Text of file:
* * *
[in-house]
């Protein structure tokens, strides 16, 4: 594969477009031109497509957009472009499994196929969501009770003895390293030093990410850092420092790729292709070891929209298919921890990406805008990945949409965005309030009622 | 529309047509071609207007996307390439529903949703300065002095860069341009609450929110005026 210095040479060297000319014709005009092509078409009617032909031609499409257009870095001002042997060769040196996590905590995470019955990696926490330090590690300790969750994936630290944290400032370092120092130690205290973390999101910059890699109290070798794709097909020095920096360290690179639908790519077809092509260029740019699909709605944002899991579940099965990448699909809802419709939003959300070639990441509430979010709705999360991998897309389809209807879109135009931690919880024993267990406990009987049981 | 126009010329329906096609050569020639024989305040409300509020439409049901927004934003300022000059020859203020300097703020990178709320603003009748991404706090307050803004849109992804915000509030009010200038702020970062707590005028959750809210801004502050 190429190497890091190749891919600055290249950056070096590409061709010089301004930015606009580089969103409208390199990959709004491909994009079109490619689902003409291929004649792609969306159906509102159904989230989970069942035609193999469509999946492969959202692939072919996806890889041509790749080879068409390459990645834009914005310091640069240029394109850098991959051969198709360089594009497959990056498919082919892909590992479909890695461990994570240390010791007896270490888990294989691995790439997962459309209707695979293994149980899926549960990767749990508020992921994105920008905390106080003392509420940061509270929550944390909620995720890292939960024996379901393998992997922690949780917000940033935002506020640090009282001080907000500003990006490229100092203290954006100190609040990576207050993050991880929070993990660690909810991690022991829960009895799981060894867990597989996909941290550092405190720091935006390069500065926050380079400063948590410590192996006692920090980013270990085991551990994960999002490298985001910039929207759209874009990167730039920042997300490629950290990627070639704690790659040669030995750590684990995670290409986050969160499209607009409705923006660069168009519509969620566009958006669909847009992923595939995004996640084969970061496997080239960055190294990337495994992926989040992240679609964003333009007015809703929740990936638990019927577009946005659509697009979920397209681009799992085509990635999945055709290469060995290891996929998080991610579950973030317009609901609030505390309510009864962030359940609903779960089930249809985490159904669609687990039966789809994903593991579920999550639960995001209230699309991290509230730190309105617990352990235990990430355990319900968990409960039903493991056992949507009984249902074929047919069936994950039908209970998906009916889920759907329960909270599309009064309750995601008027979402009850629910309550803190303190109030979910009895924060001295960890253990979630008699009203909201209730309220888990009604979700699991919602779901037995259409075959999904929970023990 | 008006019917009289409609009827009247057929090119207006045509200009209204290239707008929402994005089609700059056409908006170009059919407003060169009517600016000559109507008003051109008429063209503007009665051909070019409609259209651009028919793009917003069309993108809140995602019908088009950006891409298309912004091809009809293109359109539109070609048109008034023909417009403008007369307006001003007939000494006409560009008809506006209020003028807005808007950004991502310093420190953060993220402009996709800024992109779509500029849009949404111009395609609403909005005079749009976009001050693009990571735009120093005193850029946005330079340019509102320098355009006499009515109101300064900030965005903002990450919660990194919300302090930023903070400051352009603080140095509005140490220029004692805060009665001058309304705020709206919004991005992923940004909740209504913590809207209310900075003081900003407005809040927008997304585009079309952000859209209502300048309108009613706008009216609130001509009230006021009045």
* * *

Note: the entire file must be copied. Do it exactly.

[in-house]
């Protein structure tokens, strides 16, 4: 594969477009031109497509957009472009499994196929969501009770003895390293030093990410850092420092790729292709070891929209298919921890990406805008990945949409965005309030009622 | 529309047509071609207007996307390439529903949703300065002095860069341009609450929110005026 210095040479060297000319014709005009092509078409009617032909031609499409257009870095001002042997060769040196996590905590995470019955990696926490330090590690300790969750994936630290944290400032370092120092130690205290973390999101910059890699109290070798794709097909020095920096360290690179639908790519077809092509260029740019699909709605944002899991579940099965990448699909809802419709939003959300070639990441509430979010709705999360991998897309389809209807879109135009931690919880024993267990406990009987049981 | 126009010329329906096609050569020639024989305040409300509020439409049901927004934003300022000059020859203020300097703020990178709320603003009748991404706090307050803004849109992804915000509030009010200038702020970062707590005028959750809210801004502050 190429190497890091190749891919600055290249950056070096590409061709010089301004930015606009580089969103409208390199990959709004491909994009079109490619689902003409291929004649792609969306159906509102159904989230989970069942035609193999469509999946492969959202692939072919996806890889041509790749080879068409390459990645834009914005310091640069240029394109850098991959051969198709360089594009497959990056498919082919892909590992479909890695461990994570240390010791007896270490888990294989691995790439997962459309209707695979293994149980899926549960990767749990508020992921994105920008905390106080003392509420940061509270929550944390909620995720890292939960024996379901393998992997922690949780917000940033935002506020640090009282001080907000500003990006490229100092203290954006100190609040990576207050993050991880929070993990660690909810991690022991829960009895799981060894867990597989996909941290550092405190720091935006390069500065926050380079400063948590410590192996006692920090980013270990085991551990994960999002490298985001910039929207759209874009990167730039920042997300490629950290990627070639704690790659040669030995750590684990995670290409986050969160499209607009409705923006660069168009519509969620566009958006669909847009992923595939995004996640084969970061496997080239960055190294990337495994992926989040992240679609964003333009007015809703929740990936638990019927577009946005659509697009979920397209681009799992085509990635999945055709290469060995290891996929998080991610579950973030317009609901609030505390309510009864962030359940609903779960089930249809985490159904669609687990039966789809994903593991579920999550639960995001209230699309991290509230730190309105617990352990235990990430355990319900968990409960039903493991056992949507009984249902074929047919069936994950039908209970998906009916889920759907329960909270599309009064309750995601008027979402009850629910309550803190303190109030979910009895924060001295960890253990979630008699009203909201209730309220888990009604979700699991919602779901037995259409075959999904929970023990 | 008006019917009289409609009827009247057929090119207006045509200009209204290239707008929402994005089609700059056409908006170009059919407003060169009517600016000559109507008003051109008429063209503007009665051909070019409609259209651009028919793009917003069309993108809140995602019908088009950006891409298309912004091809009809293109359109539109070609048109008034023909417009403008007369307006001003007939000494006409560009008809506006209020003028807005808007950004991502310093420190953060993220402009996709800024992109779509500029849009949404111009395609609403909005005079749009976009001050693009990571735009120093005193850029946005330079340019509102320098355009006499009515109101300064900030965005903002990450919660990194919300302090930023903070400051352009603080140095509005140490220029004692805060009665001058309304705020709206919004991005992923940004909740209504913590809207209310900075003081900003407005809040927008997304585009079309952000859209209502300048309108009613706008009216609130001509009230006021009045």